"Rogue planet" exomoons could potentially harbor water and life
Contrary to popular belief, not all planets orbit stars – some drift freely through the cosmos on their own. These cold, dark worlds don’t make great candidates for hosting life, but a new study suggests that their moons could be more habitable than they might seem.
Since Earth is the only place we know for sure has life, it makes sense to focus the hunt for extraterrestrial life on exoplanets with the most Earth-like conditions. Liquid water and pleasant temperatures top the list, both of which require the planet to orbit its host star at just the right distance.
But what if a planet doesn’t orbit a star at all? So-called rogue planets have been discovered floating untethered to any stars, which may seem to immediately rule them out in the search for aliens. But maybe we’re being too hasty, say astrophysicists in Germany and Chile.
The team created simulations of a Jupiter-sized rogue planet orbited by an Earth-sized moon. The latter body was where they focused their attention, modeling the thermal structure of the atmosphere of this exomoon based on its composition, as well as outside forces from the planet and space beyond.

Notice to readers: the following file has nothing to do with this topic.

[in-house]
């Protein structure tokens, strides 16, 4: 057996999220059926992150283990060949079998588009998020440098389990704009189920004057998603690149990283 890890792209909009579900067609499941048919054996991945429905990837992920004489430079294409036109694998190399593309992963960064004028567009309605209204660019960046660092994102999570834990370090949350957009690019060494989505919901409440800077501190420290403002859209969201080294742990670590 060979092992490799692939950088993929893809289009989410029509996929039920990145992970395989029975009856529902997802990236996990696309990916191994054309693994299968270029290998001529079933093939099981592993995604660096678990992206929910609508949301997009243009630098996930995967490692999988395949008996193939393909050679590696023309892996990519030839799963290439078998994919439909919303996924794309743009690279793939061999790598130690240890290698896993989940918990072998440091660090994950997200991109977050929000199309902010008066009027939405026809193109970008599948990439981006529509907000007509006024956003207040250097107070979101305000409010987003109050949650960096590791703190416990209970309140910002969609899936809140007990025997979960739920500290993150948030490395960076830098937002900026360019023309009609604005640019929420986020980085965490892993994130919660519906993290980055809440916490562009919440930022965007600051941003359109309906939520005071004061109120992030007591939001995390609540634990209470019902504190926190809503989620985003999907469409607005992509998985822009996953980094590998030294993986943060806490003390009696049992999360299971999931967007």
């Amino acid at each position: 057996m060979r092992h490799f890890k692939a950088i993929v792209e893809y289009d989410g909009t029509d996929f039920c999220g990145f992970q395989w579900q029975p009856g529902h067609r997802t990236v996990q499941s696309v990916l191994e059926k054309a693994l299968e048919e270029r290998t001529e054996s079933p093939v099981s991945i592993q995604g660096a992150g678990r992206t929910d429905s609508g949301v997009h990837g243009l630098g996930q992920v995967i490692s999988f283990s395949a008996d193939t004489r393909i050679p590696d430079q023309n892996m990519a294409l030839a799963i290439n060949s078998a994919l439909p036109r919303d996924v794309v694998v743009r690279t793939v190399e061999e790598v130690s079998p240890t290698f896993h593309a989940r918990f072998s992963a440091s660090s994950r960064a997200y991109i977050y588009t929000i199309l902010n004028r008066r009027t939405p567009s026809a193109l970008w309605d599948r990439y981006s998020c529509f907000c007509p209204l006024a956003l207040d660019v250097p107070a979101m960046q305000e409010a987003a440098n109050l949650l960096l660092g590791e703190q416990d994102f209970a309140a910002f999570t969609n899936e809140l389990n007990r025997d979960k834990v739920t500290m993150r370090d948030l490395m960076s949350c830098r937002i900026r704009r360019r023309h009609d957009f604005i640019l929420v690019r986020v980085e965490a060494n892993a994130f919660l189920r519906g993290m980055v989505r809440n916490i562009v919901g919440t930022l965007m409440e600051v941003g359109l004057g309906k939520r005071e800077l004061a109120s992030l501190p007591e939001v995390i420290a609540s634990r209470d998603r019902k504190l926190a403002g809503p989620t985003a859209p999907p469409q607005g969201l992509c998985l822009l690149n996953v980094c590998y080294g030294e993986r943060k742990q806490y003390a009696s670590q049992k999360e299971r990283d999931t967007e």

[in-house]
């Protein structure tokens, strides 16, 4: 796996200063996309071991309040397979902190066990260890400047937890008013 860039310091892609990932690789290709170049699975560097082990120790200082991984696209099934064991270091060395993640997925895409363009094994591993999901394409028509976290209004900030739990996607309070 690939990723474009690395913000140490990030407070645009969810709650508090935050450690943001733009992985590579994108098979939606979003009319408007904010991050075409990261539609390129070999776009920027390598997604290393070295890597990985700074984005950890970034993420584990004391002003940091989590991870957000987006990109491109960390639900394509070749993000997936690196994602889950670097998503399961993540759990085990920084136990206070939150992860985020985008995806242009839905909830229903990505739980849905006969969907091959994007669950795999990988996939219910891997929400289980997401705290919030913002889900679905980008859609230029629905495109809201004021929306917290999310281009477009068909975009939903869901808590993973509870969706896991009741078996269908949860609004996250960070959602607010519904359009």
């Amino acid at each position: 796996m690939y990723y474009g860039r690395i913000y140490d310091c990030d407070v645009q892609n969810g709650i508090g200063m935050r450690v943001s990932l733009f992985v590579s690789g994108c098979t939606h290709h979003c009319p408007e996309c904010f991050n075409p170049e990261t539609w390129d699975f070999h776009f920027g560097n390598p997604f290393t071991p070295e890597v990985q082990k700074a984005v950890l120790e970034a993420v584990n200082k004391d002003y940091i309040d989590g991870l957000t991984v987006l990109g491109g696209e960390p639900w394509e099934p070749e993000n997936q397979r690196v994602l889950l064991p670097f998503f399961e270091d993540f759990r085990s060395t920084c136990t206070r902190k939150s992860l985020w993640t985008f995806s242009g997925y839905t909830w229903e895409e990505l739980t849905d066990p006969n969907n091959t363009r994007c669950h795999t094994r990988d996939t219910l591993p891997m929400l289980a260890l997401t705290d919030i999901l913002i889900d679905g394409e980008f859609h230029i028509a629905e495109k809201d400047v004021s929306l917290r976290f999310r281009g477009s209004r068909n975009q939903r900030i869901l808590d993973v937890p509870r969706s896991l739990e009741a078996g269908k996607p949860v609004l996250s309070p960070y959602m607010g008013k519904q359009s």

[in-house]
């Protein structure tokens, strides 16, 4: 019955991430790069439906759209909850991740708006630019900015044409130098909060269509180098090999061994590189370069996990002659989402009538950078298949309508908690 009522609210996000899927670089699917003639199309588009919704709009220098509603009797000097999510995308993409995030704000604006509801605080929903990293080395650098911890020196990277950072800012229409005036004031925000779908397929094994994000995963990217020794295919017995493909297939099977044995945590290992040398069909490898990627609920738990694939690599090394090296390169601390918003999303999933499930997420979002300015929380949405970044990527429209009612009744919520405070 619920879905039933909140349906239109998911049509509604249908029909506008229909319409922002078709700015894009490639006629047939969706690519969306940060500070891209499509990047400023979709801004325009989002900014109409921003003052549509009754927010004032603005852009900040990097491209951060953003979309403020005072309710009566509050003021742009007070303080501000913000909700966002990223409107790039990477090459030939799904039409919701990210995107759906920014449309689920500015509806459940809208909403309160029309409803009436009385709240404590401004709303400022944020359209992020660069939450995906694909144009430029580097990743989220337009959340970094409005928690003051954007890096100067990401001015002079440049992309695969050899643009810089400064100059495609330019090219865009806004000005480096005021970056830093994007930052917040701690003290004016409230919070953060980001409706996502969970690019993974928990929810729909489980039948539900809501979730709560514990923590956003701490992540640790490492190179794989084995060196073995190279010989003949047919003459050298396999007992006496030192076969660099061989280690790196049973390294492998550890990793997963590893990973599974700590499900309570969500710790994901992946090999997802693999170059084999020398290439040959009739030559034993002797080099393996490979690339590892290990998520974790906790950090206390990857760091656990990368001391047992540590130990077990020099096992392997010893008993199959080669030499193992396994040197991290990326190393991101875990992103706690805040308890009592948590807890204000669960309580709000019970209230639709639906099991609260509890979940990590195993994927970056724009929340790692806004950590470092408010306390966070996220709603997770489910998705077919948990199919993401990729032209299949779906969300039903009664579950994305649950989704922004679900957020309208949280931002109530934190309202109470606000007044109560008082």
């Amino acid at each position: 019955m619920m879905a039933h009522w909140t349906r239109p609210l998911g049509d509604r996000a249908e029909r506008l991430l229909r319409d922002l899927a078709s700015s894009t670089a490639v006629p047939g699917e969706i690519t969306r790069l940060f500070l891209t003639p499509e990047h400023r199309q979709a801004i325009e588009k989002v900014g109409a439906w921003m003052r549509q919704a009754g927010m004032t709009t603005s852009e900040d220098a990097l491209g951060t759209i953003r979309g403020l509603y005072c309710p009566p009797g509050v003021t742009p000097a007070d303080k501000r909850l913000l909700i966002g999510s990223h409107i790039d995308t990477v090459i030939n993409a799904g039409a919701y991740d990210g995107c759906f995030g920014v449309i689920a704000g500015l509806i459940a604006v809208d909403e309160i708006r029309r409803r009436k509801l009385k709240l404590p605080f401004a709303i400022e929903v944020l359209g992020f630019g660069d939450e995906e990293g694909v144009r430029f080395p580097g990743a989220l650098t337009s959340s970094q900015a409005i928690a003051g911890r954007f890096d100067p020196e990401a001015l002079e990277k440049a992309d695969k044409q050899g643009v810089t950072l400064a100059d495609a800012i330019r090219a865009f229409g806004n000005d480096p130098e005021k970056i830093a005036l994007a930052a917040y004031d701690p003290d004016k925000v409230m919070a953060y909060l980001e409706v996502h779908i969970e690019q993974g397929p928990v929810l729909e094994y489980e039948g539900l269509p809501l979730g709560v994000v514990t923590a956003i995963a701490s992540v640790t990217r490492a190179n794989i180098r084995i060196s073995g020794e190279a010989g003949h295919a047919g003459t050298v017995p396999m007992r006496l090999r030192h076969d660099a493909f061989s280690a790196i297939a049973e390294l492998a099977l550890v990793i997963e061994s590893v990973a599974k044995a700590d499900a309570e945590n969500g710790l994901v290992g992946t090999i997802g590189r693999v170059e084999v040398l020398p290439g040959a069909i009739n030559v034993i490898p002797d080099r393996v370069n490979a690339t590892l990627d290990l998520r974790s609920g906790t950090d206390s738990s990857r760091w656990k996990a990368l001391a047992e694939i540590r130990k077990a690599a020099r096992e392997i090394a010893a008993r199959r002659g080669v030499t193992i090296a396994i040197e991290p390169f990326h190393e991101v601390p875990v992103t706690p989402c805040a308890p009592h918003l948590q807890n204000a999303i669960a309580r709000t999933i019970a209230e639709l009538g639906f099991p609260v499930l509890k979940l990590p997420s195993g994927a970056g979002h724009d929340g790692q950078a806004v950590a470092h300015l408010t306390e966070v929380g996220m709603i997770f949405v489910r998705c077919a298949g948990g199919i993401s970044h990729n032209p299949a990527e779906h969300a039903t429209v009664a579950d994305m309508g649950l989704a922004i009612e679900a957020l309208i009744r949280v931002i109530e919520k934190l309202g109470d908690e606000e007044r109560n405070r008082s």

Surprisingly, the researchers found that conditions there could be comfortable enough to sustain enough water to allow life to thrive. This moon would be far drier than Earth, though – the amount of water would be just one 10,000th of that contained in our oceans, but that’s still 100 times more than can be found in Earth’s atmosphere.
While there may not be a star to drive vital chemical reactions, cosmic rays could fill the role instead. Tidal forces from the planet’s gravitational influence could generate heat, and if the atmosphere is 90 percent carbon dioxide, the greenhouse effect could be strong enough to retain that heat.
That’s an awful lot of “coulds” though, and just because it’s possible doesn’t mean it actually exists anywhere. And even if there is a watery moon orbiting a rogue planet somewhere out there, that doesn’t mean there’s life on it. But the fact that it could (there’s that word again) happen implies that we shouldn’t rule out more extreme environments just because we wouldn’t want to live there ourselves.
The research was published in the International Journal of Astrobiology.